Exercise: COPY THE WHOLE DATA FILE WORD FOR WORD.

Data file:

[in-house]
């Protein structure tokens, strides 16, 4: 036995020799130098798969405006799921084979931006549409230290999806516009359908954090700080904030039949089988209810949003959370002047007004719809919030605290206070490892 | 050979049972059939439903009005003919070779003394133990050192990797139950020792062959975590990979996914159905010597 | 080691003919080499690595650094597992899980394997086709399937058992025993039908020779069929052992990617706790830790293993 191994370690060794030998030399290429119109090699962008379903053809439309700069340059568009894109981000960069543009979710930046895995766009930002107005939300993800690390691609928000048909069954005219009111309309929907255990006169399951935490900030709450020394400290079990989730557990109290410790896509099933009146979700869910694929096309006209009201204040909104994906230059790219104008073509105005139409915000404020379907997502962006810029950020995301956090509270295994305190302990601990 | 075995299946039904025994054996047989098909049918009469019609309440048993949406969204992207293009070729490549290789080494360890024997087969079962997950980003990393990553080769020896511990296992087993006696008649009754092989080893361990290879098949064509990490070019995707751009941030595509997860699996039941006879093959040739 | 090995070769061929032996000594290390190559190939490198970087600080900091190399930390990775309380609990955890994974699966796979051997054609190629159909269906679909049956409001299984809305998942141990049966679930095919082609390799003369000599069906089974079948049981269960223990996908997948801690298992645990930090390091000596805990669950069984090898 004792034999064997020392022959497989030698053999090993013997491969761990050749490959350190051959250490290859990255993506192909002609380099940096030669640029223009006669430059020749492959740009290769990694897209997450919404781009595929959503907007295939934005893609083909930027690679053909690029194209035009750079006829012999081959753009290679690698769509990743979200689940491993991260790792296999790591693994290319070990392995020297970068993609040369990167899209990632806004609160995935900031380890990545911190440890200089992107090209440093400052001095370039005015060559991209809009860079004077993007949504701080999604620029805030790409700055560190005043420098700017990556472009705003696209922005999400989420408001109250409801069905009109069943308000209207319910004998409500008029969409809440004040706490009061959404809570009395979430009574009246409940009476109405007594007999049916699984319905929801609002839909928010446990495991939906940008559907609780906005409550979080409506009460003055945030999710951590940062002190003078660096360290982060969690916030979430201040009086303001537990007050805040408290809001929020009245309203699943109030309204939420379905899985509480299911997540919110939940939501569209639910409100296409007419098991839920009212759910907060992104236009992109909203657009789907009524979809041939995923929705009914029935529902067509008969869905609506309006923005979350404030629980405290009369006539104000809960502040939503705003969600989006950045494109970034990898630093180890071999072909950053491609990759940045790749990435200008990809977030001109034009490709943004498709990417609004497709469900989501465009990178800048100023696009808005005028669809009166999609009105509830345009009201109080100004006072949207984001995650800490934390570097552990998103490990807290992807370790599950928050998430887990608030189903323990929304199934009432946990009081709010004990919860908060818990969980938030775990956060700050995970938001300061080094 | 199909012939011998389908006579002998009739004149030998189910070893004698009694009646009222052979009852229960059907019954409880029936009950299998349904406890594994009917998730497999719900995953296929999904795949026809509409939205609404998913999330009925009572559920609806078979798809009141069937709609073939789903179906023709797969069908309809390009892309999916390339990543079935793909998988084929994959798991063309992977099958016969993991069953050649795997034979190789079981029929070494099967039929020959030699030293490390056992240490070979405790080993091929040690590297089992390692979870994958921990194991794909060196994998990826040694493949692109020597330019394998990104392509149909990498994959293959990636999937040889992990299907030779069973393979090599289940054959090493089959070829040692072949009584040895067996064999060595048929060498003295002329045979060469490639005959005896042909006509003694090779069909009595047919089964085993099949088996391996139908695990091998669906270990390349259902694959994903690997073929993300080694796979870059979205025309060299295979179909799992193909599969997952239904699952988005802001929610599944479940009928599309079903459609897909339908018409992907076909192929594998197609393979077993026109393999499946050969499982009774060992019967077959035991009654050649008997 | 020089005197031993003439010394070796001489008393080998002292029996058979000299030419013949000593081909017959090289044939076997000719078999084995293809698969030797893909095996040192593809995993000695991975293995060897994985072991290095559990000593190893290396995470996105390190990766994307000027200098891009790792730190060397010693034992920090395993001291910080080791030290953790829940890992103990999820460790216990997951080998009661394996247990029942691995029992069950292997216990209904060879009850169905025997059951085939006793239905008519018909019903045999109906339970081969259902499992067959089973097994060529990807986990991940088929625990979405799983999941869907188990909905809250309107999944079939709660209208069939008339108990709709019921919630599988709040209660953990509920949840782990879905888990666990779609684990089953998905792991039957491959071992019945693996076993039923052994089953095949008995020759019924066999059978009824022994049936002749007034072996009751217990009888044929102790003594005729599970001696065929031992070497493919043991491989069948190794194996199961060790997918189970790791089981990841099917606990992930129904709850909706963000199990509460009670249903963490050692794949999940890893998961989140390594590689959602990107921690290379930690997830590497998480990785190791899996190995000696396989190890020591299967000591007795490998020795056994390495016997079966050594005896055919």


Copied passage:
[in-house]
């Protein structure tokens, strides 16, 4: 036995020799130098798969405006799921084979931006549409230290999806516009359908954090700080904030039949089988209810949003959370002047007004719809919030605290206070490892 | 050979049972059939439903009005003919070779003394133990050192990797139950020792062959975590990979996914159905010597 | 080691003919080499690595650094597992899980394997086709399937058992025993039908020779069929052992990617706790830790293993 191994370690060794030998030399290429119109090699962008379903053809439309700069340059568009894109981000960069543009979710930046895995766009930002107005939300993800690390691609928000048909069954005219009111309309929907255990006169399951935490900030709450020394400290079990989730557990109290410790896509099933009146979700869910694929096309006209009201204040909104994906230059790219104008073509105005139409915000404020379907997502962006810029950020995301956090509270295994305190302990601990 | 075995299946039904025994054996047989098909049918009469019609309440048993949406969204992207293009070729490549290789080494360890024997087969079962997950980003990393990553080769020896511990296992087993006696008649009754092989080893361990290879098949064509990490070019995707751009941030595509997860699996039941006879093959040739 | 090995070769061929032996000594290390190559190939490198970087600080900091190399930390990775309380609990955890994974699966796979051997054609190629159909269906679909049956409001299984809305998942141990049966679930095919082609390799003369000599069906089974079948049981269960223990996908997948801690298992645990930090390091000596805990669950069984090898 004792034999064997020392022959497989030698053999090993013997491969761990050749490959350190051959250490290859990255993506192909002609380099940096030669640029223009006669430059020749492959740009290769990694897209997450919404781009595929959503907007295939934005893609083909930027690679053909690029194209035009750079006829012999081959753009290679690698769509990743979200689940491993991260790792296999790591693994290319070990392995020297970068993609040369990167899209990632806004609160995935900031380890990545911190440890200089992107090209440093400052001095370039005015060559991209809009860079004077993007949504701080999604620029805030790409700055560190005043420098700017990556472009705003696209922005999400989420408001109250409801069905009109069943308000209207319910004998409500008029969409809440004040706490009061959404809570009395979430009574009246409940009476109405007594007999049916699984319905929801609002839909928010446990495991939906940008559907609780906005409550979080409506009460003055945030999710951590940062002190003078660096360290982060969690916030979430201040009086303001537990007050805040408290809001929020009245309203699943109030309204939420379905899985509480299911997540919110939940939501569209639910409100296409007419098991839920009212759910907060992104236009992109909203657009789907009524979809041939995923929705009914029935529902067509008969869905609506309006923005979350404030629980405290009369006539104000809960502040939503705003969600989006950045494109970034990898630093180890071999072909950053491609990759940045790749990435200008990809977030001109034009490709943004498709990417609004497709469900989501465009990178800048100023696009808005005028669809009166999609009105509830345009009201109080100004006072949207984001995650800490934390570097552990998103490990807290992807370790599950928050998430887990608030189903323990929304199934009432946990009081709010004990919860908060818990969980938030775990956060700050995970938001300061080094 | 199909012939011998389908006579002998009739004149030998189910070893004698009694009646009222052979009852229960059907019954409880029936009950299998349904406890594994009917998730497999719900995953296929999904795949026809509409939205609404998913999330009925009572559920609806078979798809009141069937709609073939789903179906023709797969069908309809390009892309999916390339990543079935793909998988084929994959798991063309992977099958016969993991069953050649795997034979190789079981029929070494099967039929020959030699030293490390056992240490070979405790080993091929040690590297089992390692979870994958921990194991794909060196994998990826040694493949692109020597330019394998990104392509149909990498994959293959990636999937040889992990299907030779069973393979090599289940054959090493089959070829040692072949009584040895067996064999060595048929060498003295002329045979060469490639005959005896042909006509003694090779069909009595047919089964085993099949088996391996139908695990091998669906270990390349259902694959994903690997073929993300080694796979870059979205025309060299295979179909799992193909599969997952239904699952988005802001929610599944479940009928599309079903459609897909339908018409992907076909192929594998197609393979077993026109393999499946050969499982009774060992019967077959035991009654050649008997 | 020089005197031993003439010394070796001489008393080998002292029996058979000299030419013949000593081909017959090289044939076997000719078999084995293809698969030797893909095996040192593809995993000695991975293995060897994985072991290095559990000593190893290396995470996105390190990766994307000027200098891009790792730190060397010693034992920090395993001291910080080791030290953790829940890992103990999820460790216990997951080998009661394996247990029942691995029992069950292997216990209904060879009850169905025997059951085939006793239905008519018909019903045999109906339970081969259902499992067959089973097994060529990807986990991940088929625990979405799983999941869907188990909905809250309107999944079939709660209208069939008339108990709709019921919630599988709040209660953990509920949840782990879905888990666990779609684990089953998905792991039957491959071992019945693996076993039923052994089953095949008995020759019924066999059978009824022994049936002749007034072996009751217990009888044929102790003594005729599970001696065929031992070497493919043991491989069948190794194996199961060790997918189970790791089981990841099917606990992930129904709850909706963000199990509460009670249903963490050692794949999940890893998961989140390594590689959602990107921690290379930690997830590497998480990785190791899996190995000696396989190890020591299967000591007795490998020795056994390495016997079966050594005896055919």